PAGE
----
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Professional jewel thieves captured after six-year spree of robberies

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Sheriff Al Nienhuis held a press conference on Thursday, Dec. 12 to announce the successful conclusion of a manhunt that resulted in the arrest of three jewel thieves. Two of the burglars have a record of heists going back to the late 1990’s.  

Michael Clarence Ornelas and William Anthony Granims were arrested in 1999 for a string of fifty robberies in the southeastern United States and sent to federal prison. After serving relatively short sentences, they were released. Apparently, the two either laid low for a number of years or they were not caught committing any burglaries. 

However, in 2011 law enforcement jurisdictions in various areas of Florida started seeing burglaries done in a highly professional manner using similar methods. In 2013 and 2014 there were more burglaries – this time in Palm Harbor, Ocala, Punta Gorda and Lakeland that showed the same modus operandi. Then in 2015 and 2016, the thieves hit Hernando County with a string of ten heists. 

All of these burglaries were carefully planned and executed. Each thief played his particular role. Granims, who, coincidentally, owned a security business, would disable the alarm system in an adjacent building enabling them to gain entry to the jewelry store. He would also monitor police frequencies to make sure there were no patrol cars in the area. Ornelas was the expert safe cracker – one of the top five in the world. Ironically, in his “day job” he was employed by Kay Jewelers (two of the stores hit) to open their safes when they were not able to. They took on as a partner Matthew Petrucelli who owned a thrift store where the thieves would sell some of the stolen goods. He would also act as lookout. 

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The first break in the cases came when the Hernado County Sheriff’s Office (HCSO) got a bulletin from the Sarasota County Sheriff’s office telling them about a robbery in their area. 

“We started putting two and two together,” Nienhuis remarked. “Law enforcement offices started talking to each other and we realized there was a pattern developing.”   

In total, the thieves hit twenty-three jewelry stores in Florida resulting in a total loss of about $16 million in cash and retail value of the items. They were so adept at their “trade” that they spent weeks and sometimes months casing the businesses. They used sophisticated equipment to cut through adjacent walls and they left no physical evidence at the scene.  

In order to finally catch the three, approximately sixteen law enforcement agencies in the state, along with the FBI cooperated by sharing information and resources. The beginning of the end came when a federal agent went into the thrift store owned by Petrucelli and spotted some jewelry he thought might be from one of the robberies. HCSO detectives went to the West Palm Beach FBI office and were able to positively identify the items seized.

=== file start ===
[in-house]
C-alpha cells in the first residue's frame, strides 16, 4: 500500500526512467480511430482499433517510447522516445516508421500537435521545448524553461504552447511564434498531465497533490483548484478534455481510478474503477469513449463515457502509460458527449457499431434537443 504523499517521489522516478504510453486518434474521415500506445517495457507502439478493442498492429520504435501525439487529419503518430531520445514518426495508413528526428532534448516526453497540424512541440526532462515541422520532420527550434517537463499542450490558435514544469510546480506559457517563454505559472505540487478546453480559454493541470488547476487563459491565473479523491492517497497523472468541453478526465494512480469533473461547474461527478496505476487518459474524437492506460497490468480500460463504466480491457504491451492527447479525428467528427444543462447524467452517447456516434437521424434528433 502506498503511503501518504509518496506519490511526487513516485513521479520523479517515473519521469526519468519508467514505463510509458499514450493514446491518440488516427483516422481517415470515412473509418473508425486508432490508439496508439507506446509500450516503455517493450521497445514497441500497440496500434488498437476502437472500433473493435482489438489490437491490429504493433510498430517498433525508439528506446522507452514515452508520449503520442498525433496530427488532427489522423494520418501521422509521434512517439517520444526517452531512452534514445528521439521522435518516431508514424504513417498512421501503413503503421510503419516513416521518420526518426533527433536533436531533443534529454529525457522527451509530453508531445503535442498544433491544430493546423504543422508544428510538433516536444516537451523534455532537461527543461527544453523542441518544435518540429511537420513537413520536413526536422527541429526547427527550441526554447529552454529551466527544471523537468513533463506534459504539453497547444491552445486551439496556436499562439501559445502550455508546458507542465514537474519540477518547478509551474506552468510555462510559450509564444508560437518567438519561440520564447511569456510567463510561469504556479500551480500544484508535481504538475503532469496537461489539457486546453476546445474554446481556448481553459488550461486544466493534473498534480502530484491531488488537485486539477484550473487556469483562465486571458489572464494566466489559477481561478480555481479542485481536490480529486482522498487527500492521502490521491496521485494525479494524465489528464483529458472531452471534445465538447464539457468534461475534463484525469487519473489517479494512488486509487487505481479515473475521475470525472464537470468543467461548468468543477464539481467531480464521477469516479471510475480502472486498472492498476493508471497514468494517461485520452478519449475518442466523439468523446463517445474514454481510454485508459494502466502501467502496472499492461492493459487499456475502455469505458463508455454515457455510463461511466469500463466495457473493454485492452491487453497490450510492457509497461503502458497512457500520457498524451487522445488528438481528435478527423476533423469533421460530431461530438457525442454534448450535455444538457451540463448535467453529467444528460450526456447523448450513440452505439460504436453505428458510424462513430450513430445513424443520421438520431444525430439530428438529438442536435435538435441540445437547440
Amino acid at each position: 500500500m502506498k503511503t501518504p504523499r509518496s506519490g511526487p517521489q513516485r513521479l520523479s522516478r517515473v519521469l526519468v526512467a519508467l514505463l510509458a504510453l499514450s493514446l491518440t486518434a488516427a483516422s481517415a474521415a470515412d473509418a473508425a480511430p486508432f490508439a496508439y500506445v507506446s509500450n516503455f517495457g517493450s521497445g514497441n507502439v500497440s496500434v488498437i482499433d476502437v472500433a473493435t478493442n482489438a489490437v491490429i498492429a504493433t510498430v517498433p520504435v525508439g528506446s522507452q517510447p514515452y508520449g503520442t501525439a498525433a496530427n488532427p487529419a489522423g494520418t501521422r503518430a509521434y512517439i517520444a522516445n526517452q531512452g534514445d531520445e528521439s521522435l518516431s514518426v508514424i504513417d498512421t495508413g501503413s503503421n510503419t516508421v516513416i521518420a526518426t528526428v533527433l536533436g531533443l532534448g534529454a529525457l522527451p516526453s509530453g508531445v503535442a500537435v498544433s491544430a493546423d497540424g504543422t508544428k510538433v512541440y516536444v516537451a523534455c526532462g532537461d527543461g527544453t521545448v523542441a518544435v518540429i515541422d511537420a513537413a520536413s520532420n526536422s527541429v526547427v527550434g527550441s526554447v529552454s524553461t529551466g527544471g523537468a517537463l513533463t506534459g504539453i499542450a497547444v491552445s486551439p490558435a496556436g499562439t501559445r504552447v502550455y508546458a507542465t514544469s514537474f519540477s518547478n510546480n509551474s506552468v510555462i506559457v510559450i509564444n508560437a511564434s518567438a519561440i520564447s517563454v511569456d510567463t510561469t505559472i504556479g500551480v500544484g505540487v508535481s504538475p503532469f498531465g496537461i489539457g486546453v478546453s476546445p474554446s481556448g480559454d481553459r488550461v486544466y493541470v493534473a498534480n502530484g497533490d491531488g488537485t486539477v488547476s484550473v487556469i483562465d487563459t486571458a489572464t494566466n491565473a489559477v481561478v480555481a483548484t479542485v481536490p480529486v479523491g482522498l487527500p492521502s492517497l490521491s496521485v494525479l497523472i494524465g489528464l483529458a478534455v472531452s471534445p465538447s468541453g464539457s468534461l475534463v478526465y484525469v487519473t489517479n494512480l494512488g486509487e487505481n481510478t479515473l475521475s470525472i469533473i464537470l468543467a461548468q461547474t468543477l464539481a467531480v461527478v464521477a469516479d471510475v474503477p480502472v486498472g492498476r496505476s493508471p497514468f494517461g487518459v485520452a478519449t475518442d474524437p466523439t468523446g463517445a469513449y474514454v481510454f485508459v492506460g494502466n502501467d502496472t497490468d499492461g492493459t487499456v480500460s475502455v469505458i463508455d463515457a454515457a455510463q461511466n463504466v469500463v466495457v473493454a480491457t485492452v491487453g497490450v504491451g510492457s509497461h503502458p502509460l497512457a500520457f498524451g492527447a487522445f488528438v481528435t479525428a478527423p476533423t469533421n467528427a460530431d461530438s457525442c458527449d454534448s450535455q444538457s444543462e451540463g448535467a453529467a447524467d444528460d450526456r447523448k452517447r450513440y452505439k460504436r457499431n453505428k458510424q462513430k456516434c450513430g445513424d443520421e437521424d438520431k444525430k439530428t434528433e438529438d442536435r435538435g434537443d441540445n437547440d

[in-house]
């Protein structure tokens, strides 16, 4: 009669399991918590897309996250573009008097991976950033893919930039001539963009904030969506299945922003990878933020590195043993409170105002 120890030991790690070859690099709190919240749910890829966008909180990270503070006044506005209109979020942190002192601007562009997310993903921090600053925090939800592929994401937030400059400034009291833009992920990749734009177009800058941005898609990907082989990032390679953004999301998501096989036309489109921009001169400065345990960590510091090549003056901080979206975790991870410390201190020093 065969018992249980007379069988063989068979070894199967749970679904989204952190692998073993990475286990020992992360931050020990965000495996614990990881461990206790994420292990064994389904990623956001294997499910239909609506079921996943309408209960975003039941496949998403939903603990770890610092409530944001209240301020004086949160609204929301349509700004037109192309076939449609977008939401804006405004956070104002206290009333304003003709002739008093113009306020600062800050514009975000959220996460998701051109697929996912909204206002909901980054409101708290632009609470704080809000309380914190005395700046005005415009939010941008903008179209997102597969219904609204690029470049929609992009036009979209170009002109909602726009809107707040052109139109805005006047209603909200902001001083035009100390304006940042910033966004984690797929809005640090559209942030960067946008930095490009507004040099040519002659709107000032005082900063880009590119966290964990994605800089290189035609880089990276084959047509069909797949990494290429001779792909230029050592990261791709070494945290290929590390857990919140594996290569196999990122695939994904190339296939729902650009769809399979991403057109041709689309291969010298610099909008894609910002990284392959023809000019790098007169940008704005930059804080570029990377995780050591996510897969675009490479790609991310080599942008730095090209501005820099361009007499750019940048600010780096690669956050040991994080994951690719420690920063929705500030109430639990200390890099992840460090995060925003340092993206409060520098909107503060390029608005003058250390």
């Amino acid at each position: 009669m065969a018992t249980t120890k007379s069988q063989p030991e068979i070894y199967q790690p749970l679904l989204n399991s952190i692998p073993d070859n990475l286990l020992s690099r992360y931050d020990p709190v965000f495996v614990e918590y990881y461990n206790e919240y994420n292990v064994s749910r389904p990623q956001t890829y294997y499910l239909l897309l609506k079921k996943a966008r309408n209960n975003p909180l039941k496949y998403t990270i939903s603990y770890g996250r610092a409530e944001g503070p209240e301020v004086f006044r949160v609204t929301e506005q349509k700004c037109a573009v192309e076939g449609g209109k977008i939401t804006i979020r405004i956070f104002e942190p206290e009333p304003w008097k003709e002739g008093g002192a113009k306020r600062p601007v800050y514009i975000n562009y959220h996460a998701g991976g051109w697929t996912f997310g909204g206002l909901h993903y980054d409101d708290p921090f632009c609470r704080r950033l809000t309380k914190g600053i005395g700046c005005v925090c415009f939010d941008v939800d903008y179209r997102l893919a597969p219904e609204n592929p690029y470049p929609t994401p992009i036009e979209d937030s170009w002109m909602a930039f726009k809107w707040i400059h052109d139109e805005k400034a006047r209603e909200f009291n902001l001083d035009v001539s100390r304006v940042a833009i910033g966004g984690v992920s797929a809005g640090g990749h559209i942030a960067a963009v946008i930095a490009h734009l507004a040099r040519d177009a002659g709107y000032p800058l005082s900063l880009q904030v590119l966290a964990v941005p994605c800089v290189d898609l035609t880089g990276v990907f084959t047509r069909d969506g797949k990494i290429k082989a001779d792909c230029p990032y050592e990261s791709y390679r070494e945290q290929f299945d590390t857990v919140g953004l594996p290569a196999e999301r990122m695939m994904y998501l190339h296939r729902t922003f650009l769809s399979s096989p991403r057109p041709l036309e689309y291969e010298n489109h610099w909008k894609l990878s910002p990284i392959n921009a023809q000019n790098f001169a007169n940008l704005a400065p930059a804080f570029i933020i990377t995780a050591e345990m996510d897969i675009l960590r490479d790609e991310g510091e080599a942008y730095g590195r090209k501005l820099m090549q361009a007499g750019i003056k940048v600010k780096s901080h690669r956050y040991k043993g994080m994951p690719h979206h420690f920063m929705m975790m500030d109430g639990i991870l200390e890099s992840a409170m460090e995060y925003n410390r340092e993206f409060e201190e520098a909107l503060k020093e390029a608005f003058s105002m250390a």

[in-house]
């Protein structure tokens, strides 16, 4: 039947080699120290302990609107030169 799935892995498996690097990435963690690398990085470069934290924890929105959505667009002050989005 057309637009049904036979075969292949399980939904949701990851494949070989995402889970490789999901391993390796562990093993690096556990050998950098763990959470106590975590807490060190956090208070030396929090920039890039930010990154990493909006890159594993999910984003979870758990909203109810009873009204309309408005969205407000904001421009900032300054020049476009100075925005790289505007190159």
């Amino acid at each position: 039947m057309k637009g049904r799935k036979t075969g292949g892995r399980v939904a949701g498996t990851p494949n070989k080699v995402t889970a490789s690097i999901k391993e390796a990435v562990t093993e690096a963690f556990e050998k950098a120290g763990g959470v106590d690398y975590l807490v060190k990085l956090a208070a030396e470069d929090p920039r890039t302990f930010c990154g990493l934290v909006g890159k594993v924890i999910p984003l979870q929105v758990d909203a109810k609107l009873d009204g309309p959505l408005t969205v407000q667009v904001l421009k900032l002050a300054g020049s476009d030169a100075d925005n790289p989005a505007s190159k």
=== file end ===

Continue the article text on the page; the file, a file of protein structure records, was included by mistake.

Then, HCSO officers and FBI agents traveled to Chicago after getting information that the trio were planning several heists in that area. Petrucelli, Ornelas and Granims were arrested on May 19, 2018 while in the process of breaking into a jewelry store in a suburb of Chicago. Along with cash and jewelry, law enforcement seized high tech equipment. The thieves had a laptop computer that contained diagrams of every safe ever made and how to break into it. 

The three local detectives who helped crack the case are Shawn Galarza, Wayne Peterson and Anthony Belmonte. 

The three burglars served time in Illinois for the crime there and were released. Granims, 57, is now in custody in Florida. Petrucelli, 67 and 56 year-old Ornelas are in the process of being transported from federal prison to Florida and will be arraigned here. They will face multiple counts of burglary along with other charges.  

According to Nienhuis, these series of burglaries between 2011 and 2018 total one of the largest of these types of crimes in the state of Florida, especially as they relate to jewelry stores. 

One of the local stores hit was Dan-Lo Jewelers owned by Dan and Denise Short. It was robbed in September 2017. The couple was devastated. They lost, not only a sizable portion of their inventory, but also a large sum of cash that was in the safe. Insurance covered only a small percentage of their loss. Mr. and Mrs. Short have not had any of the jewelry returned to them, including personal items stolen, because the goods are being held as evidence.      

“I want to thank the sheriff’s office. They didn’t give up. I lost over $1 million that I had been saving for over forty years for my retirement,” stated the seventy-four year-old Short. “I have to rebuild and, hopefully, I’ll live long enough to retire.” 

Mrs. Short commented, “I hope that they [the three suspects] get put in jail for the rest of their lives. They mostly hit “mom and pop” jewelry stores in small towns. You put your whole life into that store.”   

The news media focuses a lot of its coverage on violent crime. However, non-violent acts such as the ones that Petrucelli, Granims and Ornelas perpetrated have a tremendous impact on the individuals, the community and the economy.     


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